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What Expedia, Kayak could teach the ACA exchanges

Council for Affordable Health Coverage proposes outsourcing some marketplace functions to private sector

Though the Obama administration has touted recent upgrades to the Affordable Care Act's online marketplace, one advocacy group says the exchanges still aren't living up their potential--and it has proposed a way to fix that.

Ahead of a briefing on Capitol Hill Wednesday, Joel White (right) of the Council for Affordable Health Coverage (CAHC) said on a conference call that reports about Healthcare.gov's current and forthcoming improvements are "missing the forest for the trees."

Most of these upgrades still lack the innovative solutions that consumers need in order to find a plan that works for them, White says. For example, he notes that the searchable provider directory that is still in beta testing by the government debuted in the private sector a decade ago. What's more, many state-based exchanges are struggling financially, he says, and the fees they charge health plans in order to list their products get passed onto the consumer in the form of higher premiums.

So instead of the government continuing to maintain a monopoly on the exchange business, CAHC wants to allow private entities to create "consumer-friendly shopping interfaces" which are similar to travel sites such as Expedia or Kayak that allow for comparison shopping," according to an accompanying presentation provided by the organization.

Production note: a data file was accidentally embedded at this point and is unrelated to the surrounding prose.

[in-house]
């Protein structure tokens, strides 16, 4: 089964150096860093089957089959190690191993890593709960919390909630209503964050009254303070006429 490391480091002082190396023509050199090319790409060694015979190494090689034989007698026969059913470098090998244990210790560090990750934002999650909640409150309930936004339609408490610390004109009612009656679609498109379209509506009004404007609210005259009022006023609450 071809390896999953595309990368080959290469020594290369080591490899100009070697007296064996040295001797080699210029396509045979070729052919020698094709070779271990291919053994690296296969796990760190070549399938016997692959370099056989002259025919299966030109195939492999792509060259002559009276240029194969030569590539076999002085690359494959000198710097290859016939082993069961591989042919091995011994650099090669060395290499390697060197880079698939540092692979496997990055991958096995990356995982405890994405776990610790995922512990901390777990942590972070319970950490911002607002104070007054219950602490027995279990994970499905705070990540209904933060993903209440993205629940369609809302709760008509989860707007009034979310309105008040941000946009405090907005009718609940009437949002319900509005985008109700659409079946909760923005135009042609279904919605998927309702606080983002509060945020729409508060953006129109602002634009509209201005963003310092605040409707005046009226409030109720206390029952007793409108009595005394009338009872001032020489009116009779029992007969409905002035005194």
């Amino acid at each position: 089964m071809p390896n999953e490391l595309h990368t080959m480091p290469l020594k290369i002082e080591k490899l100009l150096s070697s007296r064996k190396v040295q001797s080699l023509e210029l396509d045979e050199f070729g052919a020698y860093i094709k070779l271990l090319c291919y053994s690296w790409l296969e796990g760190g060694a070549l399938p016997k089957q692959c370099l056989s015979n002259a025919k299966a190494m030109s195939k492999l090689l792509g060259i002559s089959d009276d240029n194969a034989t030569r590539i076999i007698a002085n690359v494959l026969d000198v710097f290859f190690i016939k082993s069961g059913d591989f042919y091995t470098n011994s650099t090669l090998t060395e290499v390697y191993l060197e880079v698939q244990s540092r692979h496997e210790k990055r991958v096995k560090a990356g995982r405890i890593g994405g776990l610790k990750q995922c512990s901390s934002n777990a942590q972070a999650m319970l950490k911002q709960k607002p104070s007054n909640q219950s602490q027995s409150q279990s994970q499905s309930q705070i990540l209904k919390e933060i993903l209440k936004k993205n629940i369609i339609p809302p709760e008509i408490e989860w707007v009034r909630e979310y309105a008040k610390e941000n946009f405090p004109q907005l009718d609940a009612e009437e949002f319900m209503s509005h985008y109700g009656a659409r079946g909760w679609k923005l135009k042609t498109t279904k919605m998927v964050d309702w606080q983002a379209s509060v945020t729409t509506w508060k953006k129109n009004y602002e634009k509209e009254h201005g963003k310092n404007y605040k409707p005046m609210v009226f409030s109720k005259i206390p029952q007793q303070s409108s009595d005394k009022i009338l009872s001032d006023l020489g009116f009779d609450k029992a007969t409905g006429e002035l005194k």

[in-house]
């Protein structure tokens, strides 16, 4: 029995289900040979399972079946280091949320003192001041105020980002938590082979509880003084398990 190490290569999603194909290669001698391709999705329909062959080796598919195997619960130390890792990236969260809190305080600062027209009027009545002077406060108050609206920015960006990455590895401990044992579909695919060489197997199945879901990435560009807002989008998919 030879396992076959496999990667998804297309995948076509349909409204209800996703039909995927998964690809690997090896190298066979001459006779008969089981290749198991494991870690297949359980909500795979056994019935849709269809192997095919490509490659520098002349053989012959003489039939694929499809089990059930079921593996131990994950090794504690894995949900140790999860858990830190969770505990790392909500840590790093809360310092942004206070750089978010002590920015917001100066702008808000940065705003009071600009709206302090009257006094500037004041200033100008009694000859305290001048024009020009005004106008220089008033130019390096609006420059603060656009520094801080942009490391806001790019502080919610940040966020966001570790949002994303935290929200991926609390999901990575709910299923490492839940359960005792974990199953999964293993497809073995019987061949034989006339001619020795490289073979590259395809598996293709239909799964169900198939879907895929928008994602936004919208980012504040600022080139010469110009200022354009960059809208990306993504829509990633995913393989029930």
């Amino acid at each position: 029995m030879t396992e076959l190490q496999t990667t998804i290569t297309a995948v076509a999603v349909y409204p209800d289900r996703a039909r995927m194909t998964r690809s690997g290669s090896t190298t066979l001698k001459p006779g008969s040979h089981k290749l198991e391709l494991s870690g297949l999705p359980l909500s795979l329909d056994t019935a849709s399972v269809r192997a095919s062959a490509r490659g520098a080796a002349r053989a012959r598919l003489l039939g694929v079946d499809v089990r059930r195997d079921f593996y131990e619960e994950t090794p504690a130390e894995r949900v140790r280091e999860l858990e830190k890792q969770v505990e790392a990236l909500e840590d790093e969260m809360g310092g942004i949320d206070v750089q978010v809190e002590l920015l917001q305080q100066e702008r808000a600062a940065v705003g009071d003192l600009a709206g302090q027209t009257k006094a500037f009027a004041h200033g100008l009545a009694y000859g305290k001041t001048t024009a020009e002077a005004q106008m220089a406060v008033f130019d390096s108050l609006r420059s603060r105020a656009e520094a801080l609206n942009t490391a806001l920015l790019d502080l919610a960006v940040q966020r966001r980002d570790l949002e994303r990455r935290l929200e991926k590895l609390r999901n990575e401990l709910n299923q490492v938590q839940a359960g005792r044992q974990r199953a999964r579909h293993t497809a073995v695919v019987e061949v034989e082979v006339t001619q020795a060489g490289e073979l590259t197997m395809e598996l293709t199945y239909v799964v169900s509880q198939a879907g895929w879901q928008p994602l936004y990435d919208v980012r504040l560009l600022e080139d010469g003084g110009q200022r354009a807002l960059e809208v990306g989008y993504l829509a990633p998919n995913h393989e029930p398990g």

The plan would replace the centralized exchange system with real-time data extraction from insurance sites, allowing consumers to use their premium subsidies to buy insurance both on and off the exchanges.

"It really is something that could give greater flexibility to the consumer and have a side benefit of also allowing states and the federal government to farm out activities that they're not really good at," White said on the call.

In addition, CAHC's proposal would create a Paypal-like system that would calculate subsidy eligibility and store that information on a consumer's account, allowing him or her to purchase insurance from any website and pay any balance not covered by the subsidy with a credit card.

The proposal notes that plans would still comply with consumer protection laws--such as the ACA's essential benefits rules--and continue to be regulated by state and federal governments.

Noting that the 14 states that opted to run their own exchanges have already invested considerable capital in the endeavor, John Desser, vice president of public policy and government affairs for online coverage platform eHealth, added that CAHC's proposal doesn't do away with government exchanges.

"I'm not saying we should drastically change course," he said on the call. "But if you simply allow for more open competition … you'll see a natural increase in the involvement of the private sector, and I think it will simply become more efficient."

CAHC is not the first to suggest that public health insurance exchanges could learn from successful private sector companies. A recent Brookings Institute paper suggested that exchanges should offer an individualized plan cost calculator that uses algorithms like those employed by Amazon or Netflix to assess consumers' preferences and needs.

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